last Tuesday’s Creative Curriculum® post, my current goal is to move from dogma to practice in my role as a home educator and to begin this by reorganizing my home. Now, not to backstep into theorizing instead of doing as soon as I have begun, but for those who are also theory-and-curriculum addicted right now, let’s put on our study caps for a moment for a quick synopsis of what the Creative Curriculum® is and what it has to say about Learning Environments:
The Creative Curriculum® is a comprehensive play-based program, built upon recognized early childhood development research and theory, including that of Maslow, Erikson, Piaget, Vygotsky, Gardner and Smilansky. Its framework includes five basic components – How Children Learn and Develop, the Learning Environment, What Children Learn, the Teacher’s Roles and the Family’s Role. These five components are applied within 11 interest areas for children – Blocks, Dramatic Play, Toys and Games, Art, Library, Discovery, Sand and Water, Music and Movement, Cooking, Computers and Outdoors. In essence, through its components and interest areas, the Creative Curriculum® offers a blueprint for planning and implementing a developmentally appropriate program for children ages 3-5. It provides a comprehensive guide for this play-based program, where practitioners are encouraged to stay true to the program’s philosophy and decision-making framework, while still incorporating their own interests and teaching styles, as well as information about the children they are teaching, in order to meet success. Implemented with continued dedication and reflection, the Creative Curriculum® most certainly offers opportunities for children to acquire both the social competence and also the skills they need for successful learning and growth.
One component of the Creative Curriculum® is the Learning Environment. Basically, the Creative Curriculum® looks at the Learning Environment from three perspectives: setting up and maintaining a classroom, establishing a structure for each day and creating a classroom community.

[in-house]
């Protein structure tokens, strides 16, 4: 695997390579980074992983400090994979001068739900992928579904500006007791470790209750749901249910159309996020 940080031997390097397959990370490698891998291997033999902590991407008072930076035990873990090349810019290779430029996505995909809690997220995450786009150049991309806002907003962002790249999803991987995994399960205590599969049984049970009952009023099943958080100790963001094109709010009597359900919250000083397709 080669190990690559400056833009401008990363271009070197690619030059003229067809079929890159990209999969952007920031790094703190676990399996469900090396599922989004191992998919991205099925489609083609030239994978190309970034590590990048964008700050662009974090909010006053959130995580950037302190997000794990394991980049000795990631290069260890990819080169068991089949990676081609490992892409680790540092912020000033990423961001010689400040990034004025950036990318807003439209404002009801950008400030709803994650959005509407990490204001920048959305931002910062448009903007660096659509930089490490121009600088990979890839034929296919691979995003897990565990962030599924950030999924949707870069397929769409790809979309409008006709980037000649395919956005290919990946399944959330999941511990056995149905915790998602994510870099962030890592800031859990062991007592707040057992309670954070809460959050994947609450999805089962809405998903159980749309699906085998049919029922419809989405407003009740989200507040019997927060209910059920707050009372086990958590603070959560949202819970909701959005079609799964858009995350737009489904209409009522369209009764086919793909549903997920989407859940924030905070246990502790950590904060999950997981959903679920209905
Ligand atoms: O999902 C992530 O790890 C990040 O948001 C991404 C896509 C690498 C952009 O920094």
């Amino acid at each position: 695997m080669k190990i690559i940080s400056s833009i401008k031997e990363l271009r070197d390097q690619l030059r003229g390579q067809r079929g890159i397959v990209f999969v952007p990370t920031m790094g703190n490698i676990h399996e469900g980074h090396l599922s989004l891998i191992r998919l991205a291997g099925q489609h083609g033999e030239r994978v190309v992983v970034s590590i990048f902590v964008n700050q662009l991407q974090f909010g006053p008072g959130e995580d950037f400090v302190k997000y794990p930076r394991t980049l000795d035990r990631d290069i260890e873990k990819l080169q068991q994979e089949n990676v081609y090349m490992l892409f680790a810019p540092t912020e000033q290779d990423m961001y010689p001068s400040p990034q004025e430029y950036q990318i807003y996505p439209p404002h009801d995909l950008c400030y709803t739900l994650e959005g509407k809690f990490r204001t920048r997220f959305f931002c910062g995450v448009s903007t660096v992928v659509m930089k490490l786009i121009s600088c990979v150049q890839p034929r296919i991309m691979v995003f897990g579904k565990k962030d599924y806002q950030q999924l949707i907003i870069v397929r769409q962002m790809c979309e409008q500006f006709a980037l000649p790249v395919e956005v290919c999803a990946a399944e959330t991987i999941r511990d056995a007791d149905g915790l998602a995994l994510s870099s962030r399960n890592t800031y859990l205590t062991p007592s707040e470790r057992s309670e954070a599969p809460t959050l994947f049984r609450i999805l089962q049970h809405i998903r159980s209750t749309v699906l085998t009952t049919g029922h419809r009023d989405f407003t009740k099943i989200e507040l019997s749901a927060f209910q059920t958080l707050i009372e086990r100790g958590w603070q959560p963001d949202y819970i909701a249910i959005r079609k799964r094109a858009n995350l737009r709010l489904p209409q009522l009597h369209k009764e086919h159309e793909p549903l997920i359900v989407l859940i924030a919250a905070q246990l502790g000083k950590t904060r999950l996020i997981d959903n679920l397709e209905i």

The physical indoor space includes 10 interest areas, which offer multiple opportunities for children to explore discover and grow. In each, furniture and materials are thoughtfully arranged to encourage children not only to learn, but also to care for their classroom and what’s in it. (Whoo hoo – much like Montessori – a favorite educational philosophy of mine!)
Structure in the environment is defined by daily routines and schedules which create a sense of order. This outside order helps children maintain inner order. Children know what to expect and what is expected from them. They are assured that their environment is predictable and familiar, allowing them to settle more freely into learning and interaction.
Creating community is part of the children’s social/emotional environment. Educators relate to children in positive ways and help them to do so with other children. With such an affirming social climate, children feel good and are motivated to learn to the best of their abilities within their community.
Whew! Sounds good in theory, but how about in practice? Well, it all begins with a step. So, please excuse me while I take off my study cap and to don hiking boots for a jaunt around my home. While I am at it, I think I will grab a thinking cap, to help me make Step One: Declaring Areas for Interests.
And, by the way, if you would like to join me on this journey, please leave comments. Grab a copy of the book yourself to review and let me know what you're getting from it. Or, use my summaries as a starting point for thought. Tell me how you're moving from theory to practise in your own home. Cheer me on (or give me constructive criticism) about how I am doing. Or, simply jot down whatever comes to mind. Deep conversation or silly banter -- my adventures have always been all the better for sharing both along the way. Thanks!